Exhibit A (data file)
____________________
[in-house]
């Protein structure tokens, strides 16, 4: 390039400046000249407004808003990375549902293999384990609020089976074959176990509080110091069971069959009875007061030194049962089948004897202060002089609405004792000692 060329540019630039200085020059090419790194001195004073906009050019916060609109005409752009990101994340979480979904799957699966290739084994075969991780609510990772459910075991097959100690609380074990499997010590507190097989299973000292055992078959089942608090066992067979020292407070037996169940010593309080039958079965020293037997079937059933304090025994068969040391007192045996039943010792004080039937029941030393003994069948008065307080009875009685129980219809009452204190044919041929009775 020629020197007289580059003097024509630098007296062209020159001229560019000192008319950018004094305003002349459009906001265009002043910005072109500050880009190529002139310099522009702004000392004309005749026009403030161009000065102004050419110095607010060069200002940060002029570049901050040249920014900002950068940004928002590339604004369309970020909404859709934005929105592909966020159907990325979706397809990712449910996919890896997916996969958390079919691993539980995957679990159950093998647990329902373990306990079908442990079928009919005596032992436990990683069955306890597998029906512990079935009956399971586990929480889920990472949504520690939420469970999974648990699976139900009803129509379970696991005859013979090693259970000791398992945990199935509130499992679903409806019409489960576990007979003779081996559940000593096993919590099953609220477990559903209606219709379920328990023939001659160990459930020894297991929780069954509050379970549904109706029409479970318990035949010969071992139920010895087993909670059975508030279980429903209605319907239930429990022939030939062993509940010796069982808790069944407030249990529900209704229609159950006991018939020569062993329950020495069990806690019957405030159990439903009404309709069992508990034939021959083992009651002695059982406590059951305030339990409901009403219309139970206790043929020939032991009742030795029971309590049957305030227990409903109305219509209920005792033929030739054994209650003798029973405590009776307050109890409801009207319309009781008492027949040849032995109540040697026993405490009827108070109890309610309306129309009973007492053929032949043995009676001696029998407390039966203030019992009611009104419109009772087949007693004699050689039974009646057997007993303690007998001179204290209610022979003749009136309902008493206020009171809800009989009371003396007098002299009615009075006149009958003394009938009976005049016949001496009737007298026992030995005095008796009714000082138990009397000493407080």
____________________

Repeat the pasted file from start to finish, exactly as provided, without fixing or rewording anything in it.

[in-house]
């Protein structure tokens, strides 16, 4: 390039400046000249407004808003990375549902293999384990609020089976074959176990509080110091069971069959009875007061030194049962089948004897202060002089609405004792000692 060329540019630039200085020059090419790194001195004073906009050019916060609109005409752009990101994340979480979904799957699966290739084994075969991780609510990772459910075991097959100690609380074990499997010590507190097989299973000292055992078959089942608090066992067979020292407070037996169940010593309080039958079965020293037997079937059933304090025994068969040391007192045996039943010792004080039937029941030393003994069948008065307080009875009685129980219809009452204190044919041929009775 020629020197007289580059003097024509630098007296062209020159001229560019000192008319950018004094305003002349459009906001265009002043910005072109500050880009190529002139310099522009702004000392004309005749026009403030161009000065102004050419110095607010060069200002940060002029570049901050040249920014900002950068940004928002590339604004369309970020909404859709934005929105592909966020159907990325979706397809990712449910996919890896997916996969958390079919691993539980995957679990159950093998647990329902373990306990079908442990079928009919005596032992436990990683069955306890597998029906512990079935009956399971586990929480889920990472949504520690939420469970999974648990699976139900009803129509379970696991005859013979090693259970000791398992945990199935509130499992679903409806019409489960576990007979003779081996559940000593096993919590099953609220477990559903209606219709379920328990023939001659160990459930020894297991929780069954509050379970549904109706029409479970318990035949010969071992139920010895087993909670059975508030279980429903209605319907239930429990022939030939062993509940010796069982808790069944407030249990529900209704229609159950006991018939020569062993329950020495069990806690019957405030159990439903009404309709069992508990034939021959083992009651002695059982406590059951305030339990409901009403219309139970206790043929020939032991009742030795029971309590049957305030227990409903109305219509209920005792033929030739054994209650003798029973405590009776307050109890409801009207319309009781008492027949040849032995109540040697026993405490009827108070109890309610309306129309009973007492053929032949043995009676001696029998407390039966203030019992009611009104419109009772087949007693004699050689039974009646057997007993303690007998001179204290209610022979003749009136309902008493206020009171809800009989009371003396007098002299009615009075006149009958003394009938009976005049016949001496009737007298026992030995005095008796009714000082138990009397000493407080």